Born in London in April 1914, Alec Guinness is considered one of Britain's greatest actors. In comedy, he is most famous for his many parts in Ealing comedy films, including The Ladykillers, The Man In The White Suit, Kind Hearts And Coronets and The Lavender Hill Mob. Outside of comedy, he won an Oscar for his role in war film The Bridge On The River Kwai, and played Obi-Wan Kenobi in the original Star Wars trilogy. He was knighted in 1959.
Alec Guinness was born Alec Guinness de Cuffe in Maida Vale, London, to Agnes Cuff and a father whose identity has never been confirmed.
As a young man he began work writing copy for advertisements, but soon found his calling in the theatre. His first live experience was on his 20th birthday, as, while still a drama student, he starred in the play Libel, which premiered at the old King's Theatre, Hammersmith, before transferring to the Playhouse. At the age of 22, he played Osric in John Gielgud's production of Hamlet, and in the same year signed with the Old Vic, where he would go on to be cast in a plethora of key roles, working alongside actors such as Peggy Ashcroft, Anthony Quayle, and Jack Hawkins. These early Shakespearean performances would be a constant throughout his career, with notable performances including the title role in the Royal Court Theatre's 1966 production of Macbeth.
After serving in the Royal Navy Volunteer Reserve in the Second World War, he returned to the Old Vic in 1946 and stayed until 1948, at which time he began work in film, principally on the Ealing comedies. He is perhaps best known for playing no fewer than nine characters - all relatives in line to the dukedom - in the 1949 black comedy film Kind Hearts And Coronets, directed by Robert Hamer. Other notable comedies from this period include the similarly jet-black The Ladykillers (about a sweet and eccentric old widow and a band of thieves), The Lavender Hill Mob, and The Man In The White Suit, films which regularly rank amongst the best ever in British cinematic history. In 1952 Guinness would star in his first romantic lead role, opposite Petula Clark in The Card, and in 1958 he wrote the screenplay for, and acted as drunken painter Gulley Jimson in, the successful comedy The Horse's Mouth. Nominated for an Academy Award, the script, an adaptation of Joyce Cary's novel of the same name, follows a vulgar but talented artist - in many ways an early-day Banksy - who struggles to find an outlet for his creative vision.
Away from comedy, Guinness is known for a healthy collaboration with filmmaker David Lean. He stars in no fewer than five Lean projects that were ranked in the British Film Institute's top 50 greatest British films of the 20th century: Lawrence Of Arabia, Great Expectations, The Bridge On The River Kwai, Doctor Zhivago, and Oliver Twist.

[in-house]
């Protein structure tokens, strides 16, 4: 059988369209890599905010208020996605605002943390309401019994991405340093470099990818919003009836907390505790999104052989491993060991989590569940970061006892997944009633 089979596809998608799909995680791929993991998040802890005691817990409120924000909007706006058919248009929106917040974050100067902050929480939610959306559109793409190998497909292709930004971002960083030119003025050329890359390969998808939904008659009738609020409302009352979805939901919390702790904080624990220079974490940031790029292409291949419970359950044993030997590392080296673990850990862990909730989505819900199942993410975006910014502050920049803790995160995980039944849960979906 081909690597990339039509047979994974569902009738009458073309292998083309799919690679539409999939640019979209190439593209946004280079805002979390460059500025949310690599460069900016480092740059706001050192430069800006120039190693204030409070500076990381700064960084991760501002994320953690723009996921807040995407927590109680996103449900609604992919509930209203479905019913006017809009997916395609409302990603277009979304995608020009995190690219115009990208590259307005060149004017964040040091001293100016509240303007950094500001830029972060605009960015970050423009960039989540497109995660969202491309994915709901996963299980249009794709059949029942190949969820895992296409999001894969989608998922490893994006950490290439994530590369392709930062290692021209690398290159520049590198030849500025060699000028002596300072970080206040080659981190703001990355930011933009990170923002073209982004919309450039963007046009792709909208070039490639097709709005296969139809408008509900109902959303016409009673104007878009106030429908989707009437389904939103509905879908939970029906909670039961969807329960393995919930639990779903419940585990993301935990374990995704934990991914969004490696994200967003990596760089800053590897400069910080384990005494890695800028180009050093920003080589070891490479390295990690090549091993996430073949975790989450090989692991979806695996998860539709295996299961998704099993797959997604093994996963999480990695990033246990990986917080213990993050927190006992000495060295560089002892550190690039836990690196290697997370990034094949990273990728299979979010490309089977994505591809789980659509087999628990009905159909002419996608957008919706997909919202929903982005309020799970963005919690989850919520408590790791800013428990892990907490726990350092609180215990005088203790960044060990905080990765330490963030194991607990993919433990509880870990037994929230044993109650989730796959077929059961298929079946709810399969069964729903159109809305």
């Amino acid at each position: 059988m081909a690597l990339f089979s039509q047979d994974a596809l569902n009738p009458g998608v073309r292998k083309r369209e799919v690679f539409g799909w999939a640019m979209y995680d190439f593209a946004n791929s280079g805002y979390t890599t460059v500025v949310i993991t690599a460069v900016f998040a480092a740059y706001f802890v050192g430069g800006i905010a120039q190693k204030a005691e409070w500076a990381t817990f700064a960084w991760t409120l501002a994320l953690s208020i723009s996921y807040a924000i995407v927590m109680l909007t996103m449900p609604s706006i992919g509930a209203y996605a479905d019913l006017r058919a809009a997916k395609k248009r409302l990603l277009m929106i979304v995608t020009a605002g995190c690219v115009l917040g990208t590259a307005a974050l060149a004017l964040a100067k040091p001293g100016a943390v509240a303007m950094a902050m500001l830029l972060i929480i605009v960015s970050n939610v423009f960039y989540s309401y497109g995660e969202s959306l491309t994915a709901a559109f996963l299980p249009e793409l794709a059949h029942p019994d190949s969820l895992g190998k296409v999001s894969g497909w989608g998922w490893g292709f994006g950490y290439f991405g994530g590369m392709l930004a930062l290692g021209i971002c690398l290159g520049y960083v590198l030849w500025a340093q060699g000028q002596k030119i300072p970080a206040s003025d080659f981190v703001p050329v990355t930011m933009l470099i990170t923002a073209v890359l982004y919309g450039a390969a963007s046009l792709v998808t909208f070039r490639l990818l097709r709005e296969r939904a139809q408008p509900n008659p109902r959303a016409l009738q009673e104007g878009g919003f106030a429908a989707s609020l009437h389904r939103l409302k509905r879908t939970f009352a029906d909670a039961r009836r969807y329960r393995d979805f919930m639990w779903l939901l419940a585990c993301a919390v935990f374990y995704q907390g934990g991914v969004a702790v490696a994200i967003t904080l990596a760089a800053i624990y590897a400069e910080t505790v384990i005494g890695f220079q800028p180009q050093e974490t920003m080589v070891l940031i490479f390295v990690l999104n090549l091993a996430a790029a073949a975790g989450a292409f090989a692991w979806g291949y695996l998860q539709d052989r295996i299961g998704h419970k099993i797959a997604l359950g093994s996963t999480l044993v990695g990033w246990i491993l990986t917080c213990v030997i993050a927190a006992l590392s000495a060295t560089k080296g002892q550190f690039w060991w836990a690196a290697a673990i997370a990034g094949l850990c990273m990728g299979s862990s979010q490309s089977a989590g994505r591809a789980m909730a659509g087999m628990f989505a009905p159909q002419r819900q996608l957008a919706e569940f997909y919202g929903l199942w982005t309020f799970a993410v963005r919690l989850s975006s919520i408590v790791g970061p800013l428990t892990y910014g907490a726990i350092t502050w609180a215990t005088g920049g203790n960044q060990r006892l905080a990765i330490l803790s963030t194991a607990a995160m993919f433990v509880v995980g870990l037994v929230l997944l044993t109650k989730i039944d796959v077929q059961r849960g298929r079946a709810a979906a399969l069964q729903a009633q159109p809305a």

Guinness was offered a star on the Hollywood Walk of Fame in 1960, was appointed a CBE in 1995, and was knighted by Queen Elizabeth II in 1959. In 1991, he was awarded an honorary doctorate (D.Litt) by Cambridge University for his lifelong service to the performing arts.
Guinness died on 5 August 2000 from liver cancer, having battled glaucoma and prostate cancer over several months. He was interred at Petersfield Cemetery, Hampshire.
- Sir Alec Guinness
- Thursday 2nd April 1914
- Saturday 5th August 2000 (aged 86)
|2016||Richard E. Grant On... Ealing Comedies (as Sir Alec Guinness)||Self (Archive Material)|
|2015||Talking Pictures: Great British Comedies||Self (Archive Material)|
|2014|| The Perfect Morecambe & Wise (as Sir Alec Guinness)
||Self (Archive Material)|
|1959||The Horse's Mouth||Actor|
|1959||The Horse's Mouth||Writer (Adapted By)|
|1955||The Ladykillers||Professor Marcus|
|1953||The Captain's Paradise||Captain Henry St. James|
|1952||Lady Godiva Rides Again||Mr. Murington|
|1952||The Card||Denry Machin|
|1951||The Man In The White Suit||Sidney Stratton|
|1951||The Lavender Hill Mob||Holland|
|1950||Last Holiday||George Bird|
|1949||Kind Hearts And Coronets||The Duke D'Ascoyne|
|1949||Kind Hearts And Coronets||The Banker D'Ascoyne|
|1949||Kind Hearts And Coronets||The Parson D'Ascoyne|
|1949||Kind Hearts And Coronets||The General D'Ascoyne|
|1949||Kind Hearts And Coronets||The Admiral D'Ascoyne|
|1949||Kind Hearts And Coronets||Young Ascoyne D'Ascoyne|
|1949||Kind Hearts And Coronets||Young Henry D'Ascoyne|
|1949||Kind Hearts And Coronets||Lady Agatha D'Ascoyne|
Non-comedy TV and film credits might be found here:
Alec Guinness on IMDb